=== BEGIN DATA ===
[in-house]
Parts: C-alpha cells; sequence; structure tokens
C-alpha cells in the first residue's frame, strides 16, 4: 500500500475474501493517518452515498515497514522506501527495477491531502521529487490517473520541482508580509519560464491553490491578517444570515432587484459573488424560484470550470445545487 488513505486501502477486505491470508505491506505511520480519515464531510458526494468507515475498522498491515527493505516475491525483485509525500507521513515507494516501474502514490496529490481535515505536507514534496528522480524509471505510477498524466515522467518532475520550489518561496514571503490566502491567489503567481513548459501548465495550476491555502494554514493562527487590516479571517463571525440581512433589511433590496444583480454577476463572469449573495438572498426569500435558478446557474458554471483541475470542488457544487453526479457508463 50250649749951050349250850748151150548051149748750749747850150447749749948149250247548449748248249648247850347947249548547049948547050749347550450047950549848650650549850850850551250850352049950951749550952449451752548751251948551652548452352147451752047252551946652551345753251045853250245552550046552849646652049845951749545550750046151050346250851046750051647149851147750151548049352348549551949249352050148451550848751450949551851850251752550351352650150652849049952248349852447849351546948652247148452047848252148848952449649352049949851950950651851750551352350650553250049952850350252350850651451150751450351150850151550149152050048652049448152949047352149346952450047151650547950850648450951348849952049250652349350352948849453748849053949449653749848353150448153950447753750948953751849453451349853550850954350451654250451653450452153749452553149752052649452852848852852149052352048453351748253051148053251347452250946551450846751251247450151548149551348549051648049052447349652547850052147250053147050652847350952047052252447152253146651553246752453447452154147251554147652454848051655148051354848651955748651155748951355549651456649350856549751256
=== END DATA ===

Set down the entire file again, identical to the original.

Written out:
[in-house]
Parts: C-alpha cells; sequence; structure tokens
C-alpha cells in the first residue's frame, strides 16, 4: 500500500475474501493517518452515498515497514522506501527495477491531502521529487490517473520541482508580509519560464491553490491578517444570515432587484459573488424560484470550470445545487 488513505486501502477486505491470508505491506505511520480519515464531510458526494468507515475498522498491515527493505516475491525483485509525500507521513515507494516501474502514490496529490481535515505536507514534496528522480524509471505510477498524466515522467518532475520550489518561496514571503490566502491567489503567481513548459501548465495550476491555502494554514493562527487590516479571517463571525440581512433589511433590496444583480454577476463572469449573495438572498426569500435558478446557474458554471483541475470542488457544487453526479457508463 50250649749951050349250850748151150548051149748750749747850150447749749948149250247548449748248249648247850347947249548547049948547050749347550450047950549848650650549850850850551250850352049950951749550952449451752548751251948551652548452352147451752047252551946652551345753251045853250245552550046552849646652049845951749545550750046151050346250851046750051647149851147750151548049352348549551949249352050148451550848751450949551851850251752550351352650150652849049952248349852447849351546948652247148452047848252148848952449649352049949851950950651851750551352350650553250049952850350252350850651451150751450351150850151550149152050048652049448152949047352149346952450047151650547950850648450951348849952049250652349350352948849453748849053949449653749848353150448153950447753750948953751849453451349853550850954350451654250451653450452153749452553149752052649452852848852852149052352048453351748253051148053251347452250946551450846751251247450151548149551348549051648049052447349652547850052147250053147050652847350952047052252447152253146651553246752453447452154147251554147652454848051655148051354848651955748651155748951355549651456649350856549751256